Hi. I’m Annie Clements. If you’re reading this I’m guessing you saw me on stage with an artist whose show you hopefully enjoyed and maybe thought to yourself “What’s with that girl up there playing bass? Let’s have a poke around the internet and find out.” Or maybe you’re my mom. Who visits my website regularly. Hi mom.
Regardless of how you found me, THANK YOU for taking the time and I’m glad you’re here. I hope you will find this website to be a useful and deeper in-depth look at my body of work with some truly wonderful artists and a listing of the tour dates up ahead – the story of where I’ve been and where I’m going.
Speaking of where I’ve been, I’ll give you the short bio. I grew up in New Orleans, the daughter of a powerhouse attorney (my mom) and a brilliant blues guitar player (my dad) so I’m sort of this weird combination of responsibility and whimsy; controlled chaos or something like that. Dad started taking me out to play on gigs as soon as we both could get away with sneaking me into bars on Bourbon street (which in New Orleans, is like, age 13) and mom made sure I received an honest-to-goodness degree in my chosen profession of playing the bass from the Berklee College of Music.
Uncharted Territory: When I use charts, when I don’t, techniques to cut back on needing them & answering the question is it a GIG or a SHOW?
For me, whether or not I use a chart depends on the context of the performance. Is it a GIG or a SHOW? A show implies Hey you, LOOK AT ME!!! So if people are looking intently at me, I shouldn’t be looking at a chart. A gig implies Ok audience, LOOK AT EACH OTHER and talk to each other and socialize and enjoy the music as a backdrop to your own show. In which case, no one will be too concerned one way or another if anyone on stage has a chart.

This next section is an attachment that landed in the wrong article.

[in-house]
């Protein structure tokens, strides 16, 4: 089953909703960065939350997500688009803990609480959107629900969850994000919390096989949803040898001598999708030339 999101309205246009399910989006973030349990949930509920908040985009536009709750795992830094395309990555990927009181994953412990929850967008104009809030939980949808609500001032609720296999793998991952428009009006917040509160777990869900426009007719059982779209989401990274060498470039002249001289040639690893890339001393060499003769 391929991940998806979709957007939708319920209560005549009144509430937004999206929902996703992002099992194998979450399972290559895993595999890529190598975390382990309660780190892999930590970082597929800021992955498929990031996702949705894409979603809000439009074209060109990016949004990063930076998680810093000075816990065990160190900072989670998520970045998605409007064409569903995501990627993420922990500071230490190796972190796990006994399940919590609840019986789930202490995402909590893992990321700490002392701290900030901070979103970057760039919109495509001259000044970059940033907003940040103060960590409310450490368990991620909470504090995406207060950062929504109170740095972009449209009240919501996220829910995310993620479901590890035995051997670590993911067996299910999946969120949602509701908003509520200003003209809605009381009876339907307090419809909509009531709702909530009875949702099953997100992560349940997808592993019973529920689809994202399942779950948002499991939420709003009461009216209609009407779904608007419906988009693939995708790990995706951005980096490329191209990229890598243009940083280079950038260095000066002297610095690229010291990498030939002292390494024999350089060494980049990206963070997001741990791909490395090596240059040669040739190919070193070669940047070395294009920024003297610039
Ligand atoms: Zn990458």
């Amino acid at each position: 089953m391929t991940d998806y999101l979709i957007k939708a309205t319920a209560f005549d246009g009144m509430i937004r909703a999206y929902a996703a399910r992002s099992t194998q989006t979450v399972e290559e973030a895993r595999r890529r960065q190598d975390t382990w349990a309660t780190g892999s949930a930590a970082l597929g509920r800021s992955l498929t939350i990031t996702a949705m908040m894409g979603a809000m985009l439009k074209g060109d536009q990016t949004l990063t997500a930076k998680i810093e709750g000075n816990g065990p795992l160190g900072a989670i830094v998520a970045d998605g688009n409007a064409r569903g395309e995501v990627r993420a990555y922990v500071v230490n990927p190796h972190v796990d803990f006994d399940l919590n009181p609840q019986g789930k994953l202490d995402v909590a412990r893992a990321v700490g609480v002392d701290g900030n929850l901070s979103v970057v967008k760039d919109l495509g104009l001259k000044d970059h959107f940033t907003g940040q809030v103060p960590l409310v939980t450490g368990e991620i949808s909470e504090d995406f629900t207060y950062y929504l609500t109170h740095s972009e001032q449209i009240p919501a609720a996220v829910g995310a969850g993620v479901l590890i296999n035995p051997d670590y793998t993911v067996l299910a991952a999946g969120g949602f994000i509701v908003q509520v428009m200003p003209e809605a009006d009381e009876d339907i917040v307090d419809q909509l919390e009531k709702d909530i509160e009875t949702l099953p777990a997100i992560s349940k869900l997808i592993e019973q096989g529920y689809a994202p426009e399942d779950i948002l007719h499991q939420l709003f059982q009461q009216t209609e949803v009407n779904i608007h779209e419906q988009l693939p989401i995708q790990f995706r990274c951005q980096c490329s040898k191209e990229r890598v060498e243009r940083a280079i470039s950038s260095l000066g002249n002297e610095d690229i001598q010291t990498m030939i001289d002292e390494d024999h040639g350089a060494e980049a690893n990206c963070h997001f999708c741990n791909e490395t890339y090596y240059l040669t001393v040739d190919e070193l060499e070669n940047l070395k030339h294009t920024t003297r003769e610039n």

Frederick, you’re probably asking, from a philosophical standpoint, if using charts makes you look unprofessional. I think it’s probably more unprofessional to get up on stage and mess up all the songs. So if you’re doing fill-in work or playing a 4 hour gig worth of cover tunes and you need a chart, use a chart. But if it’s your own band and you’re really trying to cultivate a religious experience for yourselves and for the audience, then learn the music to the point where you could play it even if you couldn’t hear the notes you’re playing or singing. Sugarland’s musical director Scott Patton gave me that advice a long time ago and it really resonated with me. Also, one day your monitor WILL blow up and you won’t have a choice anyway. 🙂read more